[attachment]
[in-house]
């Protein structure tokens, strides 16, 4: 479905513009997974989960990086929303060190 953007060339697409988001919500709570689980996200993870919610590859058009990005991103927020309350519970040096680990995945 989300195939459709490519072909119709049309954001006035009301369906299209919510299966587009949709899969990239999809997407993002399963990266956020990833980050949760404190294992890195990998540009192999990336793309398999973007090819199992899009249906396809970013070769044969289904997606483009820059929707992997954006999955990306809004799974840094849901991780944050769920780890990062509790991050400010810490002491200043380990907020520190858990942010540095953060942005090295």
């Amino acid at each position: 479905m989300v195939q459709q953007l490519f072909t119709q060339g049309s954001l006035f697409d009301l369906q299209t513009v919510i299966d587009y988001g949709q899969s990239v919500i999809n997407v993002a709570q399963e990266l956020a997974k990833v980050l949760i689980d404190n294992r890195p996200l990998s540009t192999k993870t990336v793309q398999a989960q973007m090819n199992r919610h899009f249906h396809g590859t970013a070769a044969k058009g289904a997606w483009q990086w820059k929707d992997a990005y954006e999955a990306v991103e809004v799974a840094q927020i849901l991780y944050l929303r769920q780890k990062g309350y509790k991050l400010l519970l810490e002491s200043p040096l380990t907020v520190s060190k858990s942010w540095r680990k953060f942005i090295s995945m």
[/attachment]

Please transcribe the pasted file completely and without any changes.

[in-house]
């Protein structure tokens, strides 16, 4: 479905513009997974989960990086929303060190 953007060339697409988001919500709570689980996200993870919610590859058009990005991103927020309350519970040096680990995945 989300195939459709490519072909119709049309954001006035009301369906299209919510299966587009949709899969990239999809997407993002399963990266956020990833980050949760404190294992890195990998540009192999990336793309398999973007090819199992899009249906396809970013070769044969289904997606483009820059929707992997954006999955990306809004799974840094849901991780944050769920780890990062509790991050400010810490002491200043380990907020520190858990942010540095953060942005090295």
């Amino acid at each position: 479905m989300v195939q459709q953007l490519f072909t119709q060339g049309s954001l006035f697409d009301l369906q299209t513009v919510i299966d587009y988001g949709q899969s990239v919500i999809n997407v993002a709570q399963e990266l956020a997974k990833v980050l949760i689980d404190n294992r890195p996200l990998s540009t192999k993870t990336v793309q398999a989960q973007m090819n199992r919610h899009f249906h396809g590859t970013a070769a044969k058009g289904a997606w483009q990086w820059k929707d992997a990005y954006e999955a990306v991103e809004v799974a840094q927020i849901l991780y944050l929303r769920q780890k990062g309350y509790k991050l400010l519970l810490e002491s200043p040096l380990t907020v520190s060190k858990s942010w540095r680990k953060f942005i090295s995945m």